By Phillip Swann
The TV Answer Man – @tvanswerman

TV Answer Man, we have lost ESPN and a bunch of other channels because of this fight between Disney and Spectrum TV. Do you know when this will end? Should I switch to another service with college football coming up? — Denise, Raleigh, North Carolina.
Denise, Charter’s Spectrum TV last night lost 26 Disney channels, including ESPN and ABC-owned local channels in select markets (including Raleigh), due to a carriage dispute between the companies. The blackout came after Disney and Charter continued negotiating last night after the 5 p.m. ET deadline for a new agreement passed. But three hours later, Charter announced that the Disney channels had been removed, indicating that the extended talks were unsuccessful. So now the question is: When will it end?

It’s often a sign that a blackout will be short if the companies continue talking after the original deadline passes without channels being removed. That shows that Disney and Charter were close enough that they thought they could hammer out a deal if they kept negotiating for a few more hours. But on the negative side, Charter last night announced that it was holding a webcast today at 8:30 a.m. ET to discuss the status of the dispute. That suggests the company is preparing for a longer-term impasse and it wants to present its case to the financial community in case it does go long.

More on the negative side: Charter and Disney may not only be fighting about carriage fees for the Disney-owned channels. The cable TV operator is seeking to provide greater subscriber flexibility in determining which sports channels, if any, will be in your programming package. ESPN is the industry’s most expensive channel to carry so a TV provider has to charge more if a plan includes the sports network. Charter may want to drop ESPN from certain packages, allowing customers to pay less, which in turn could reduce cord cutting. But Disney/ESPN would likely oppose that because they get paid based on the number of subscribers that have the network in their plans.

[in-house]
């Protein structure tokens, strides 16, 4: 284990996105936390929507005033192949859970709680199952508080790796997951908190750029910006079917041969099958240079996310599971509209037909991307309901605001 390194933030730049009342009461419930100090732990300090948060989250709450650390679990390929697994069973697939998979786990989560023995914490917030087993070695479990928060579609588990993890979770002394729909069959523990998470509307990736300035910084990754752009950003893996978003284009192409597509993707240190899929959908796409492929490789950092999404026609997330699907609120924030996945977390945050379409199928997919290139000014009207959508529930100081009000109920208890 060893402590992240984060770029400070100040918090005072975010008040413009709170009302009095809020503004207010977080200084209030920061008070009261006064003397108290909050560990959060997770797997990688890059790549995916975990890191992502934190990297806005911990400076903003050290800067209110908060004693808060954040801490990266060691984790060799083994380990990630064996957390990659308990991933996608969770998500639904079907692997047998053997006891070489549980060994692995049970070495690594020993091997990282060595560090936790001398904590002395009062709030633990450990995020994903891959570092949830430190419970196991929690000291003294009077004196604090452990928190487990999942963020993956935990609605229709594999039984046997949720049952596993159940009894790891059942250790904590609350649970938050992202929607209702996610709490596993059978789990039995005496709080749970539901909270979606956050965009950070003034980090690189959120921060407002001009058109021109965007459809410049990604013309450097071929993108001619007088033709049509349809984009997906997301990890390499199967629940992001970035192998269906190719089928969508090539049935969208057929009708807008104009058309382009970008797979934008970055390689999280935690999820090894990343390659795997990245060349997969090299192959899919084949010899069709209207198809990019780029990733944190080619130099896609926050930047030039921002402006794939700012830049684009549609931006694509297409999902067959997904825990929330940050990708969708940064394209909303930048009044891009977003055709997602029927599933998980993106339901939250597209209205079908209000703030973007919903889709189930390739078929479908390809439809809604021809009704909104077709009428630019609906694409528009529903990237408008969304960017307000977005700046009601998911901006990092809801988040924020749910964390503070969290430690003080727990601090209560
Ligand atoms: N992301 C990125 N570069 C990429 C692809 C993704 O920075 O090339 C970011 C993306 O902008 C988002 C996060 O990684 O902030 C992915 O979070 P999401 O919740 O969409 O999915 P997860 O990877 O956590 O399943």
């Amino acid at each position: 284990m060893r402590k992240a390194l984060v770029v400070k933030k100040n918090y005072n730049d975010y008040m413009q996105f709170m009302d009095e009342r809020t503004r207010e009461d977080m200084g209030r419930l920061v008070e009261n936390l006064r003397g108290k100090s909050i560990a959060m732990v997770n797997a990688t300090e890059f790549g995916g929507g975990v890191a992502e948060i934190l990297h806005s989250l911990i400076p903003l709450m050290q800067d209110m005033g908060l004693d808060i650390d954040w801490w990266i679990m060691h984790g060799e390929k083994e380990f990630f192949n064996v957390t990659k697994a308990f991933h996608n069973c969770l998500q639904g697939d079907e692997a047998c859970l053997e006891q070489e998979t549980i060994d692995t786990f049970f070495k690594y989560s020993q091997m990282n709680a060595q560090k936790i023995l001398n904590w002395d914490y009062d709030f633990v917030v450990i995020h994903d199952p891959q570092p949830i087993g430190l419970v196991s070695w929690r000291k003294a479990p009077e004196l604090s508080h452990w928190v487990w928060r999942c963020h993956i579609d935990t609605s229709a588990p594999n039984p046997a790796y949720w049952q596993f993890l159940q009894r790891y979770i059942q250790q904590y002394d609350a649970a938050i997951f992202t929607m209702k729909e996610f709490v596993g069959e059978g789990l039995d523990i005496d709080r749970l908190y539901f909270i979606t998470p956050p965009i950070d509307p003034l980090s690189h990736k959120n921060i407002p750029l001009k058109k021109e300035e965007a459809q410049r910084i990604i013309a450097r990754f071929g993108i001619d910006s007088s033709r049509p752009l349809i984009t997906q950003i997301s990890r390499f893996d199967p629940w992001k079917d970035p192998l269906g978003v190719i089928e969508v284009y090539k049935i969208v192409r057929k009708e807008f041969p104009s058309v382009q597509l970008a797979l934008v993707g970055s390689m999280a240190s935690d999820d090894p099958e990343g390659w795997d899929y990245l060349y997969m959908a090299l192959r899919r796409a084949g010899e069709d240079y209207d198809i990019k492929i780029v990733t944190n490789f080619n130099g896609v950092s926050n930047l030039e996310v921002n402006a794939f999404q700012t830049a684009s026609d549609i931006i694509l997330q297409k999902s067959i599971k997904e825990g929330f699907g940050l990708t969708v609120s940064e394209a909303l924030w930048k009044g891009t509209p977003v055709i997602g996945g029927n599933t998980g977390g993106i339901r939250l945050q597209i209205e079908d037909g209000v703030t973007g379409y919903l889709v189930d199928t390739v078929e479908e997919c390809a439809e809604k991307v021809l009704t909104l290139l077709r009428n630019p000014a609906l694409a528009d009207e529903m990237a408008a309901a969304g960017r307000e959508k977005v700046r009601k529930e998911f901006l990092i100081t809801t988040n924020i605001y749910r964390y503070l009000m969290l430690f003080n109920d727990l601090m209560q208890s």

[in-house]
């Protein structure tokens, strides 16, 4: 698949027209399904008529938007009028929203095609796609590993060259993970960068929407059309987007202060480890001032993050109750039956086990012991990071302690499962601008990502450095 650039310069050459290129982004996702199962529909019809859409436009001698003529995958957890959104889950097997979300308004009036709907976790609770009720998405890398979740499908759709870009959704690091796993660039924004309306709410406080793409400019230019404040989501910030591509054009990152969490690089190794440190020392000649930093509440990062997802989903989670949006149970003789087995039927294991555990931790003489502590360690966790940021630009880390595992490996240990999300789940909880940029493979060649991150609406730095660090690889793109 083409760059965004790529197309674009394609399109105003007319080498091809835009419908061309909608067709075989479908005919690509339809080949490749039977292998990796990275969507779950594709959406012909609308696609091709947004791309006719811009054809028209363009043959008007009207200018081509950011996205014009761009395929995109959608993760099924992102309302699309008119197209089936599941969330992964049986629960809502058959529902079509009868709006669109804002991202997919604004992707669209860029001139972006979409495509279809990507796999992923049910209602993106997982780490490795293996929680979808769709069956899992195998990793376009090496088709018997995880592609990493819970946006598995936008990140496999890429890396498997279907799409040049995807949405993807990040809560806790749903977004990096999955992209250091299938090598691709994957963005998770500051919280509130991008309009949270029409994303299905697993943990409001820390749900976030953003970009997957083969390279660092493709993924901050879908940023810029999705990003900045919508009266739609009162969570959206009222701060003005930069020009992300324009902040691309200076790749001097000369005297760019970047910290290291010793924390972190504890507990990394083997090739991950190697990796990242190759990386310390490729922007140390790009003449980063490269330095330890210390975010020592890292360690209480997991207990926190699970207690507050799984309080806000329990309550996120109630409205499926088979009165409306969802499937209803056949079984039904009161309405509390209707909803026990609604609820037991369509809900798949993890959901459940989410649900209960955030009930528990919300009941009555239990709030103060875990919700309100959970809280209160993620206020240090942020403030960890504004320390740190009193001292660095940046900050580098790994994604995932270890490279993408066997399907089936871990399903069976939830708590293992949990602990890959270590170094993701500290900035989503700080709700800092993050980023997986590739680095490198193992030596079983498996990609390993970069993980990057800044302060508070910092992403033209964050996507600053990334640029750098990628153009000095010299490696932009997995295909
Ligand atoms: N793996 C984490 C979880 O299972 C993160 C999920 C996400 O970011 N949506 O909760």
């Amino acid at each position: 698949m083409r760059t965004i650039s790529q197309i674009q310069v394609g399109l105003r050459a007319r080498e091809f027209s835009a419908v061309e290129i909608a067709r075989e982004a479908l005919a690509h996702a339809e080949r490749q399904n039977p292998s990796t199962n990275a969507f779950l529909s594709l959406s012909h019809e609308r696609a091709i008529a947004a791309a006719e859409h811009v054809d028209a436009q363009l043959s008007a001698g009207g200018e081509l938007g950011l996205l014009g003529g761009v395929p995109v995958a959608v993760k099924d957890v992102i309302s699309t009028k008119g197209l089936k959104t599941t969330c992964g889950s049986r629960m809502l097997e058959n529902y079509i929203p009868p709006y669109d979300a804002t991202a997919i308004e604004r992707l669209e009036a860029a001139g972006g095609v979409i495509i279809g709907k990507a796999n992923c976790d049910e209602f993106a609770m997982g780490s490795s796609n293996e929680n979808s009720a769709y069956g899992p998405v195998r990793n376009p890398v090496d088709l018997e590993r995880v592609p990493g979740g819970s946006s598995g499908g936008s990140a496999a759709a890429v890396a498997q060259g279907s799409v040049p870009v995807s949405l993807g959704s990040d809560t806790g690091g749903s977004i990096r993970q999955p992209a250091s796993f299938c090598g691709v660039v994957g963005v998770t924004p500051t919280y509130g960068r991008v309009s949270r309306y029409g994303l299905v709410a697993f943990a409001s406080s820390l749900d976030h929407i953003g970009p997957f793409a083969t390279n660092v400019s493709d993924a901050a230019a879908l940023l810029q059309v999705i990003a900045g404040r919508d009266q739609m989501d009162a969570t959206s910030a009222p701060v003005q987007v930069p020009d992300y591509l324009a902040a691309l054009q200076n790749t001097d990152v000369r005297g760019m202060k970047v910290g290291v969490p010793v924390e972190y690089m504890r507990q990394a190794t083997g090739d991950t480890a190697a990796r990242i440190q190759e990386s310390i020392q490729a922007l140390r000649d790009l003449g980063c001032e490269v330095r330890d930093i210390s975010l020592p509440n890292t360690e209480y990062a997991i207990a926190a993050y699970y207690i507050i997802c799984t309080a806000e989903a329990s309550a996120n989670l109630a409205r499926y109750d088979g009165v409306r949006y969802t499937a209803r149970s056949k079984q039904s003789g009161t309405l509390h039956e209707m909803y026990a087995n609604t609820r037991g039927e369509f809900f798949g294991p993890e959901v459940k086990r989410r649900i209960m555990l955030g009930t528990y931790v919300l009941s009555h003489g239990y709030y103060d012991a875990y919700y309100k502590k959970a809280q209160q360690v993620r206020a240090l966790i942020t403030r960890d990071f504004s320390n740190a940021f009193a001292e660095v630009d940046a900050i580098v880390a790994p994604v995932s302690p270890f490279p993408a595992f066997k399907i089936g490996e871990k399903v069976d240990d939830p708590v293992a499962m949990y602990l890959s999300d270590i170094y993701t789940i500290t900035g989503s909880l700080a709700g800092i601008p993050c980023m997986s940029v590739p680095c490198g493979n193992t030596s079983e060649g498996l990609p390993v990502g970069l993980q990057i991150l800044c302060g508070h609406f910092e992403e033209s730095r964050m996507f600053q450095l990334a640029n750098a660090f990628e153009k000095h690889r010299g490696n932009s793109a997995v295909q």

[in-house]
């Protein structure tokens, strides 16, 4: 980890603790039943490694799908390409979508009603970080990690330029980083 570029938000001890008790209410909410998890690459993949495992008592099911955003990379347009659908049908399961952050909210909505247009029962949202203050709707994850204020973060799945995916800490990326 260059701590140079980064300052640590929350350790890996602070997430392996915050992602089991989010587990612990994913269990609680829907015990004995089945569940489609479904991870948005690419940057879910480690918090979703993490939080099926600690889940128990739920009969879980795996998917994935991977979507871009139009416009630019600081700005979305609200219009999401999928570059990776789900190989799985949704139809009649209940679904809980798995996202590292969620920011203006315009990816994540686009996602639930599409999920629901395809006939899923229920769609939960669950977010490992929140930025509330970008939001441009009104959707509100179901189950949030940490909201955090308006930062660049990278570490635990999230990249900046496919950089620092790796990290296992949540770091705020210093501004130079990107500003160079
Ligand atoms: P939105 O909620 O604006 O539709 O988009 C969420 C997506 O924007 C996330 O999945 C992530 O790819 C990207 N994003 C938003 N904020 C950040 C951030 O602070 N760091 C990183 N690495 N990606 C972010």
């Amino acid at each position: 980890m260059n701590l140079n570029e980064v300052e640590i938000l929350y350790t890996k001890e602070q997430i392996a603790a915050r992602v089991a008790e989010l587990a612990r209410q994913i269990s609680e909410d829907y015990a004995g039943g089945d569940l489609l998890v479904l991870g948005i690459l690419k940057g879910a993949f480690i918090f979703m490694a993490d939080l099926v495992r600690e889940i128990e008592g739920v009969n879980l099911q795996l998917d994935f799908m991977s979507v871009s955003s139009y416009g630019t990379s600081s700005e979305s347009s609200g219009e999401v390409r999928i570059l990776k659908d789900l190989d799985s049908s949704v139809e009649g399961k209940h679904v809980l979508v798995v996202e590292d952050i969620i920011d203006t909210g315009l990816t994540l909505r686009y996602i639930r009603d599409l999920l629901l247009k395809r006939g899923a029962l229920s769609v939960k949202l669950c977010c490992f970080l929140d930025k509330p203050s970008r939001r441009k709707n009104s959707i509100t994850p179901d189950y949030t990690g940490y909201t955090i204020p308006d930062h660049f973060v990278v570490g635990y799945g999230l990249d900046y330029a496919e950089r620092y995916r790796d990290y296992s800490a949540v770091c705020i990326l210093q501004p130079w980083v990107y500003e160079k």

This is a particularly thorny issue because the pay TV industry is in rapid decline, losing millions of subscribers every year. How programming packages are set now will determine how long the providers can continue to operate, and how much money programmers can expect in the coming years. Yet another complication: Disney executives have openly discussed selling ESPN as a standalone streaming service in the next few years, which could severely wound the pay TV operators. If consumers could get ESPN without subscribing to a pay TV service, many more would cut the cord.

Charter last night issued this statement reflecting the divide: “We would agree to The Walt Disney Company’s significant rate increase despite their declining ratings. But they are trying to force our customers to pay for their very expensive programming, even those customers who don’t want it or worse, can’t afford it. The current video ecosystem is broken. With The Walt Disney Company, we have proposed a model that creates better alignment for the industry and better choices for our customers. We are hopeful we can find a path forward.”

These issues may sound so complicated that it would seem impossible to reach an agreement anytime soon. However, let’s reiterate that the companies did keep talking after the 5 p.m. ET deadline last night. They can’t be that far apart. So, I predict that the Disney-Spectrum TV blackout will last less than two weeks, and likely less than one. Spectrum TV has nearly 15 million subscribers, including the major markets of New York and Los Angeles. Disney can’t afford to go without that audience for long. Likewise, Charter knows that every day without ESPN during the college football season is a day with fewer subscribers. Both companies have strong motivation to make a deal sooner than later.

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— Phillip Swann